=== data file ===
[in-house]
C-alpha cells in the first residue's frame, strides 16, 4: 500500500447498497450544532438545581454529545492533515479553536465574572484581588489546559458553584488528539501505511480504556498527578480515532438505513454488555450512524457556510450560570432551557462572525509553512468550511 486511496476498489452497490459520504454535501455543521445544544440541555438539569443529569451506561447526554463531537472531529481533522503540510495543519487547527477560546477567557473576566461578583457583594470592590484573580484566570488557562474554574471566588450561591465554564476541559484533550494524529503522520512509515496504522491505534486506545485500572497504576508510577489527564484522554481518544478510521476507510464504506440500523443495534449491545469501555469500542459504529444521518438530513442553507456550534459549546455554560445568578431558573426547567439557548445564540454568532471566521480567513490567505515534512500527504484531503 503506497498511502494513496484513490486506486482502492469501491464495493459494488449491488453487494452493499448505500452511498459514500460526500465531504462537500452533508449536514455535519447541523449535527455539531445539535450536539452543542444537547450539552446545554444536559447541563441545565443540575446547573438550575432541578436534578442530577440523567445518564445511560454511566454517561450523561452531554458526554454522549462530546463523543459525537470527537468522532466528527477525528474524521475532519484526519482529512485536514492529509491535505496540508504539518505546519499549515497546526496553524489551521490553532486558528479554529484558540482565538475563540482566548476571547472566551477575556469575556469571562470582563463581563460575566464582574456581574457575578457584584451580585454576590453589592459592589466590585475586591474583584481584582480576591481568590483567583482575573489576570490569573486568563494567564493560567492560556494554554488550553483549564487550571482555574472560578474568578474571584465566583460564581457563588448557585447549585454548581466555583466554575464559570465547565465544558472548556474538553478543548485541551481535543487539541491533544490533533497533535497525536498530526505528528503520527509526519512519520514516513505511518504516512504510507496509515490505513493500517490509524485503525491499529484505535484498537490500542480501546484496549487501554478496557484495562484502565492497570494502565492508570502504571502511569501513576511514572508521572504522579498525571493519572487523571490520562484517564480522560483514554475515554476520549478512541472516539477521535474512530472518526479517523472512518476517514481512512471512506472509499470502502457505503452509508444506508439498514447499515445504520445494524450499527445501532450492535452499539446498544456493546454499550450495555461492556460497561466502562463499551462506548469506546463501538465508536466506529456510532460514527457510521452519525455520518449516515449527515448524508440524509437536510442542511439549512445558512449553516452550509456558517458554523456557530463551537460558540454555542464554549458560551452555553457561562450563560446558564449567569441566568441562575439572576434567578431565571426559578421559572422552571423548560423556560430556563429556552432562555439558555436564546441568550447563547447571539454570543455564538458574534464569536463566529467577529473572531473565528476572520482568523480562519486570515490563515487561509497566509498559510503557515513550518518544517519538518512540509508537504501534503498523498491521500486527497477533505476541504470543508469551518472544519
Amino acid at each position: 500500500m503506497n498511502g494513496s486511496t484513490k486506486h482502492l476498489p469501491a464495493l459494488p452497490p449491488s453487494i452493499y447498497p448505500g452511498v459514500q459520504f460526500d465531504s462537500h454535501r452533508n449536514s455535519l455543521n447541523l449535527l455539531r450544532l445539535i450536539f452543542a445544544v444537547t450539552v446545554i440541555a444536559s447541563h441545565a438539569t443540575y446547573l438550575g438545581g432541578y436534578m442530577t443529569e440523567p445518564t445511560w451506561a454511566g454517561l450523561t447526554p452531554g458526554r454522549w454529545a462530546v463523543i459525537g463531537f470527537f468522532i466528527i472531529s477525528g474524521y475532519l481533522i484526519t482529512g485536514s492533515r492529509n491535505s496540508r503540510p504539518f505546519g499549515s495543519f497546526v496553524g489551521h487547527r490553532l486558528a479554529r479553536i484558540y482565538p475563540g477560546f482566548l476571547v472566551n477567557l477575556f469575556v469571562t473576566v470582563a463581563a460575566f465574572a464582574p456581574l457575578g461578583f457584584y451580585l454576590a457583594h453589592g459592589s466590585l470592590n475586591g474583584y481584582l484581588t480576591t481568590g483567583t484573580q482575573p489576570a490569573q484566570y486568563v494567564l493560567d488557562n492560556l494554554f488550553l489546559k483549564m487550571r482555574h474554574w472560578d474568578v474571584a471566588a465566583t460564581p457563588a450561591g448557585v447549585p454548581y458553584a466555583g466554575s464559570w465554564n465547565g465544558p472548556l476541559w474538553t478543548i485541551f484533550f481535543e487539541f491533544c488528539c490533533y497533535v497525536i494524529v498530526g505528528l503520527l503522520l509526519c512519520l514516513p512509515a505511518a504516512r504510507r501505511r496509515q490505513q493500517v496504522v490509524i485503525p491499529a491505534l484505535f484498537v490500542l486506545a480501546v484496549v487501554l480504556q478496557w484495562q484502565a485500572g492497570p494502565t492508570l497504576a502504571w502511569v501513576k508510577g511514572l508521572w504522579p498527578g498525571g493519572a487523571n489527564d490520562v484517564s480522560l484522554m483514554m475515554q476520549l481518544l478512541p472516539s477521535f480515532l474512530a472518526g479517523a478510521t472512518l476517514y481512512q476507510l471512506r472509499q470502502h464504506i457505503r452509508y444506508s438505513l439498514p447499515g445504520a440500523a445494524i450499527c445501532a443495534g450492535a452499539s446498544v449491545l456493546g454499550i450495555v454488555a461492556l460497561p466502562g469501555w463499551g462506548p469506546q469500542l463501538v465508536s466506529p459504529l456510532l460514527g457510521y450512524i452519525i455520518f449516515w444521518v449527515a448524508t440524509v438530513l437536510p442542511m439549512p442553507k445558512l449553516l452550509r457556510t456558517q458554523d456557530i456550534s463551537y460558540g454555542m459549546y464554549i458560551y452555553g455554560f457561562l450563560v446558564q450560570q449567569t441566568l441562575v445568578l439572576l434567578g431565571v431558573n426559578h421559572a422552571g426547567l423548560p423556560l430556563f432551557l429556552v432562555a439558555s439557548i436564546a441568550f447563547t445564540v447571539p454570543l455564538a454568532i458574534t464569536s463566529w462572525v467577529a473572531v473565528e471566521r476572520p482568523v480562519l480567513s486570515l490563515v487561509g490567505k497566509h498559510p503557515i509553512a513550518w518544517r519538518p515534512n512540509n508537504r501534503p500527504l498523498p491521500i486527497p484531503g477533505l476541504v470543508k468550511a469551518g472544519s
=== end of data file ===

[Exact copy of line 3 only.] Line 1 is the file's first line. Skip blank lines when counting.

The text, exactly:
Amino acid at each position: 500500500m503506497n498511502g494513496s486511496t484513490k486506486h482502492l476498489p469501491a464495493l459494488p452497490p449491488s453487494i452493499y447498497p448505500g452511498v459514500q459520504f460526500d465531504s462537500h454535501r452533508n449536514s455535519l455543521n447541523l449535527l455539531r450544532l445539535i450536539f452543542a445544544v444537547t450539552v446545554i440541555a444536559s447541563h441545565a438539569t443540575y446547573l438550575g438545581g432541578y436534578m442530577t443529569e440523567p445518564t445511560w451506561a454511566g454517561l450523561t447526554p452531554g458526554r454522549w454529545a462530546v463523543i459525537g463531537f470527537f468522532i466528527i472531529s477525528g474524521y475532519l481533522i484526519t482529512g485536514s492533515r492529509n491535505s496540508r503540510p504539518f505546519g499549515s495543519f497546526v496553524g489551521h487547527r490553532l486558528a479554529r479553536i484558540y482565538p475563540g477560546f482566548l476571547v472566551n477567557l477575556f469575556v469571562t473576566v470582563a463581563a460575566f465574572a464582574p456581574l457575578g461578583f457584584y451580585l454576590a457583594h453589592g459592589s466590585l470592590n475586591g474583584y481584582l484581588t480576591t481568590g483567583t484573580q482575573p489576570a490569573q484566570y486568563v494567564l493560567d488557562n492560556l494554554f488550553l489546559k483549564m487550571r482555574h474554574w472560578d474568578v474571584a471566588a465566583t460564581p457563588a450561591g448557585v447549585p454548581y458553584a466555583g466554575s464559570w465554564n465547565g465544558p472548556l476541559w474538553t478543548i485541551f484533550f481535543e487539541f491533544c488528539c490533533y497533535v497525536i494524529v498530526g505528528l503520527l503522520l509526519c512519520l514516513p512509515a505511518a504516512r504510507r501505511r496509515q490505513q493500517v496504522v490509524i485503525p491499529a491505534l484505535f484498537v490500542l486506545a480501546v484496549v487501554l480504556q478496557w484495562q484502565a485500572g492497570p494502565t492508570l497504576a502504571w502511569v501513576k508510577g511514572l508521572w504522579p498527578g498525571g493519572a487523571n489527564d490520562v484517564s480522560l484522554m483514554m475515554q476520549l481518544l478512541p472516539s477521535f480515532l474512530a472518526g479517523a478510521t472512518l476517514y481512512q476507510l471512506r472509499q470502502h464504506i457505503r452509508y444506508s438505513l439498514p447499515g445504520a440500523a445494524i450499527c445501532a443495534g450492535a452499539s446498544v449491545l456493546g454499550i450495555v454488555a461492556l460497561p466502562g469501555w463499551g462506548p469506546q469500542l463501538v465508536s466506529p459504529l456510532l460514527g457510521y450512524i452519525i455520518f449516515w444521518v449527515a448524508t440524509v438530513l437536510p442542511m439549512p442553507k445558512l449553516l452550509r457556510t456558517q458554523d456557530i456550534s463551537y460558540g454555542m459549546y464554549i458560551y452555553g455554560f457561562l450563560v446558564q450560570q449567569t441566568l441562575v445568578l439572576l434567578g431565571v431558573n426559578h421559572a422552571g426547567l423548560p423556560l430556563f432551557l429556552v432562555a439558555s439557548i436564546a441568550f447563547t445564540v447571539p454570543l455564538a454568532i458574534t464569536s463566529w462572525v467577529a473572531v473565528e471566521r476572520p482568523v480562519l480567513s486570515l490563515v487561509g490567505k497566509h498559510p503557515i509553512a513550518w518544517r519538518p515534512n512540509n508537504r501534503p500527504l498523498p491521500i486527497p484531503g477533505l476541504v470543508k468550511a469551518g472544519s